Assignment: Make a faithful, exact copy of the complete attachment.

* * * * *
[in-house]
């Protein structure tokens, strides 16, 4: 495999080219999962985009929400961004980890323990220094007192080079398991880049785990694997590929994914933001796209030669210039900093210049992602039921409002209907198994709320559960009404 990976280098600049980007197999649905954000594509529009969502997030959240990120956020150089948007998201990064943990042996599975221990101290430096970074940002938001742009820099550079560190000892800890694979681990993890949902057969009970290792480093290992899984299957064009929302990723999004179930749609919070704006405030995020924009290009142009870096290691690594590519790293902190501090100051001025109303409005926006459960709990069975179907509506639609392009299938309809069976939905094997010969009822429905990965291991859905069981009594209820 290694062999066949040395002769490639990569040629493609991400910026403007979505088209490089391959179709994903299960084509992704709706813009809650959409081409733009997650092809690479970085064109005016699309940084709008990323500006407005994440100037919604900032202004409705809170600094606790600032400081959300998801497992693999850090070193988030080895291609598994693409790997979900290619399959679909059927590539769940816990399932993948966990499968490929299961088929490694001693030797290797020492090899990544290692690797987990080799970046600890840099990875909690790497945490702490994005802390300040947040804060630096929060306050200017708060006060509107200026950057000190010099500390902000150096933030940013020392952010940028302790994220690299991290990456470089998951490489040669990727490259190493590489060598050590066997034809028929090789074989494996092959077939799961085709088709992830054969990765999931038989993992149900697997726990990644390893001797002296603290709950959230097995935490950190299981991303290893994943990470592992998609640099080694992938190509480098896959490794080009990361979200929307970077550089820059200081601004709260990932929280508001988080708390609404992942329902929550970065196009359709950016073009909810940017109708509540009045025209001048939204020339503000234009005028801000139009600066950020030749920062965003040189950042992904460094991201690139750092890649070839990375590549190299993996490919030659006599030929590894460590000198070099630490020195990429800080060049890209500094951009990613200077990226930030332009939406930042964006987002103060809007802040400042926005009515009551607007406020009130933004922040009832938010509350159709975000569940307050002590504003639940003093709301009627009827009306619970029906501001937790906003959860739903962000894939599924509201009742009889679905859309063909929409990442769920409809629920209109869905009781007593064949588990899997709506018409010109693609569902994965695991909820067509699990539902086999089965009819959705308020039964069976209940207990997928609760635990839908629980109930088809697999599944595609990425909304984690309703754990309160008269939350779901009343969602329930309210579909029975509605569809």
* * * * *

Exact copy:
[in-house]
């Protein structure tokens, strides 16, 4: 495999080219999962985009929400961004980890323990220094007192080079398991880049785990694997590929994914933001796209030669210039900093210049992602039921409002209907198994709320559960009404 990976280098600049980007197999649905954000594509529009969502997030959240990120956020150089948007998201990064943990042996599975221990101290430096970074940002938001742009820099550079560190000892800890694979681990993890949902057969009970290792480093290992899984299957064009929302990723999004179930749609919070704006405030995020924009290009142009870096290691690594590519790293902190501090100051001025109303409005926006459960709990069975179907509506639609392009299938309809069976939905094997010969009822429905990965291991859905069981009594209820 290694062999066949040395002769490639990569040629493609991400910026403007979505088209490089391959179709994903299960084509992704709706813009809650959409081409733009997650092809690479970085064109005016699309940084709008990323500006407005994440100037919604900032202004409705809170600094606790600032400081959300998801497992693999850090070193988030080895291609598994693409790997979900290619399959679909059927590539769940816990399932993948966990499968490929299961088929490694001693030797290797020492090899990544290692690797987990080799970046600890840099990875909690790497945490702490994005802390300040947040804060630096929060306050200017708060006060509107200026950057000190010099500390902000150096933030940013020392952010940028302790994220690299991290990456470089998951490489040669990727490259190493590489060598050590066997034809028929090789074989494996092959077939799961085709088709992830054969990765999931038989993992149900697997726990990644390893001797002296603290709950959230097995935490950190299981991303290893994943990470592992998609640099080694992938190509480098896959490794080009990361979200929307970077550089820059200081601004709260990932929280508001988080708390609404992942329902929550970065196009359709950016073009909810940017109708509540009045025209001048939204020339503000234009005028801000139009600066950020030749920062965003040189950042992904460094991201690139750092890649070839990375590549190299993996490919030659006599030929590894460590000198070099630490020195990429800080060049890209500094951009990613200077990226930030332009939406930042964006987002103060809007802040400042926005009515009551607007406020009130933004922040009832938010509350159709975000569940307050002590504003639940003093709301009627009827009306619970029906501001937790906003959860739903962000894939599924509201009742009889679905859309063909929409990442769920409809629920209109869905009781007593064949588990899997709506018409010109693609569902994965695991909820067509699990539902086999089965009819959705308020039964069976209940207990997928609760635990839908629980109930088809697999599944595609990425909304984690309703754990309160008269939350779901009343969602329930309210579909029975509605569809």